When a married couple divorces, they need to consider how to divide their marital property. The court will make the ultimate decision about dividing property, but the couple or their attorneys can discuss an amicable way to accomplish the division. It can be the most emotionally difficult part of obtaining a divorce.
Property for purposes of a divorce includes not only real estate, but also jointly purchased assets such as cars, businesses, jewelry, stocks, investments, and more. Generally the courts assume that assets should be divided equally between spouses, but the ultimate decision on how to divide property often takes into consideration a number of factors. These factors may include financial and other contributions to the partnership, means and needs for the future, age, disability, and length of the marriage.
If one partner is substantially better off than the other or if other factors dictate, the court may order one spouse to pay maintenance, also called alimony. When deciding the amount of maintenance, the court weighs the above-listed factors and others. When determining whether a spouse should pay child support as part of the divorce, the court takes into consideration the child's needs, the income of both spouses, and the family's standard of living.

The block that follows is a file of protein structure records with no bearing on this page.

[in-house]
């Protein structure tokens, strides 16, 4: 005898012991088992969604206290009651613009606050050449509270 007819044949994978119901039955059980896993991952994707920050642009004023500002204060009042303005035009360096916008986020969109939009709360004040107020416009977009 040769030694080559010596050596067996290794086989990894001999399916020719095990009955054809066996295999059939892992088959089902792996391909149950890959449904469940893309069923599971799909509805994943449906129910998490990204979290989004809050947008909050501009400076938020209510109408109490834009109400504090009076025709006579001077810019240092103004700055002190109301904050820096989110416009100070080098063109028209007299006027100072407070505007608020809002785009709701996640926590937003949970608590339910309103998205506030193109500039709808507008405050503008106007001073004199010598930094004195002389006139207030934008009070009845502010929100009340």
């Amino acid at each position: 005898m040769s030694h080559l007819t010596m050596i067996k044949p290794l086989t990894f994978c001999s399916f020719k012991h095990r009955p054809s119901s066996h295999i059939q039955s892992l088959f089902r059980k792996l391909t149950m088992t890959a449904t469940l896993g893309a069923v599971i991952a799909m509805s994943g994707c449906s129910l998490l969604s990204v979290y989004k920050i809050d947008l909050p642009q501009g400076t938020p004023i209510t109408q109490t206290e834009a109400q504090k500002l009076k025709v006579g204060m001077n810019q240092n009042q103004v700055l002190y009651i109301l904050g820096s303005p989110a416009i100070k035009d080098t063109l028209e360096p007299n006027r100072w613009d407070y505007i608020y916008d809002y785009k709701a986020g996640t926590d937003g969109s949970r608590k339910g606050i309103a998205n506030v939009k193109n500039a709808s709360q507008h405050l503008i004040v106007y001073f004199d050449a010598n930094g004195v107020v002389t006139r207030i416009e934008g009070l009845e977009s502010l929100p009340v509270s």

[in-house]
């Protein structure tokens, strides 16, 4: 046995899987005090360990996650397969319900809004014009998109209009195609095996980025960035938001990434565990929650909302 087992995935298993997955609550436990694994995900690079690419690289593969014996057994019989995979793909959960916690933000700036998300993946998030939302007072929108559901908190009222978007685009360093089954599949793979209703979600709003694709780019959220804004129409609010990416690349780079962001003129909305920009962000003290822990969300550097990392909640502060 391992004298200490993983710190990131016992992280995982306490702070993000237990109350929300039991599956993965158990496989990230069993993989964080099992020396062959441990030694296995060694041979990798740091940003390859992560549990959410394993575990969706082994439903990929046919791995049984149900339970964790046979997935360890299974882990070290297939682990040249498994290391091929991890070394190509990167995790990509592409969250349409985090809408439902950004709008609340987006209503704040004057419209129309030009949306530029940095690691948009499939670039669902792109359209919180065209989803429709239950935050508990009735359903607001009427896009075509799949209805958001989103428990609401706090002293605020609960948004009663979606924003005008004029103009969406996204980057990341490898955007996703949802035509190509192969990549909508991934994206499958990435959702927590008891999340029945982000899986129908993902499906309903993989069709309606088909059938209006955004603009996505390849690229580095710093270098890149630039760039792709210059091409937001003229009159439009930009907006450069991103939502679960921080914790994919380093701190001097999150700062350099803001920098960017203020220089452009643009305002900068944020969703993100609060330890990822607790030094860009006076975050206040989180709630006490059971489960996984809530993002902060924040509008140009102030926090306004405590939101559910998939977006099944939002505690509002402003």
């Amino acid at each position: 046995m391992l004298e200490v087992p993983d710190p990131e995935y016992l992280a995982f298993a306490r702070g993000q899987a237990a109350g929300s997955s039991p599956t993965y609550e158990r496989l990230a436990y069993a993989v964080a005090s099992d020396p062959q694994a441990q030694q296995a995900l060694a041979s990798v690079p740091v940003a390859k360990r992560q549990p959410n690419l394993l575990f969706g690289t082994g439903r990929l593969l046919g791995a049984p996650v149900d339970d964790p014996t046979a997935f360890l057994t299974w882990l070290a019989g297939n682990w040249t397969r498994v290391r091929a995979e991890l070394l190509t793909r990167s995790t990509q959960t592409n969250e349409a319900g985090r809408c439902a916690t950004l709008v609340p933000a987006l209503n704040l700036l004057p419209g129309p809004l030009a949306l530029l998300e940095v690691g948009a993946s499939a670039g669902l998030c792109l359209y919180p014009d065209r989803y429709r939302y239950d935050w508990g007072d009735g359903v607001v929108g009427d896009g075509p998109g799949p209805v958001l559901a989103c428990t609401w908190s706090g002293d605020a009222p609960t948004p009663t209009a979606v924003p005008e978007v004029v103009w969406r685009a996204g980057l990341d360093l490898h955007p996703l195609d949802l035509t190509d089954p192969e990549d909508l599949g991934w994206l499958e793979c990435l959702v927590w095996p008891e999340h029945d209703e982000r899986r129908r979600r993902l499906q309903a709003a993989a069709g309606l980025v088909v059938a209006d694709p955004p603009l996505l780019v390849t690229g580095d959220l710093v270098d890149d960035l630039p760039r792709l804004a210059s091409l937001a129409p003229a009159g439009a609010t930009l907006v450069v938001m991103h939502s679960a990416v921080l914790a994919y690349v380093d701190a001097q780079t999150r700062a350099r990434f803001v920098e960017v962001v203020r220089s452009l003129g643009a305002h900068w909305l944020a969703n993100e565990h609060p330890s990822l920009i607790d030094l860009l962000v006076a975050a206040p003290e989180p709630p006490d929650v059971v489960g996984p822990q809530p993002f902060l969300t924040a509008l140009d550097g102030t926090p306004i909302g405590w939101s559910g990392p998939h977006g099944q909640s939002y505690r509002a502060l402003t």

Spouses who own property together should determine whether they own it jointly or as tenants in common. If a joint tenant dies, the other tenant becomes sole owner of the property through a right of survivorship. In contrast, tenants in common may leave their ownership interests in the property to other people. If one tenant in common dies, the interest passes to their heirs – not the other tenants in common. In a divorce, you may wish to convert a joint tenancy to a tenancy in common to avoid the risk that your spouse dies before you finalize the divorce decree. You may instead wish to sell the property or buy out your spouse's interest. These are all issues to discuss with your spouse, your attorney, and the court.
If one or both spouses own part of a business, the court will consider the value of the business in dividing property. For example, liquid assets and future business growth factor into its value. Spouses who co-own a business may need to dissolve the company or, as with real estate, may want to buy out the other spouse.
To find out more about divorce law in The Bahamas, visit Gonsalves-Sabola Chambers online or call the office at +1 242 326 6400.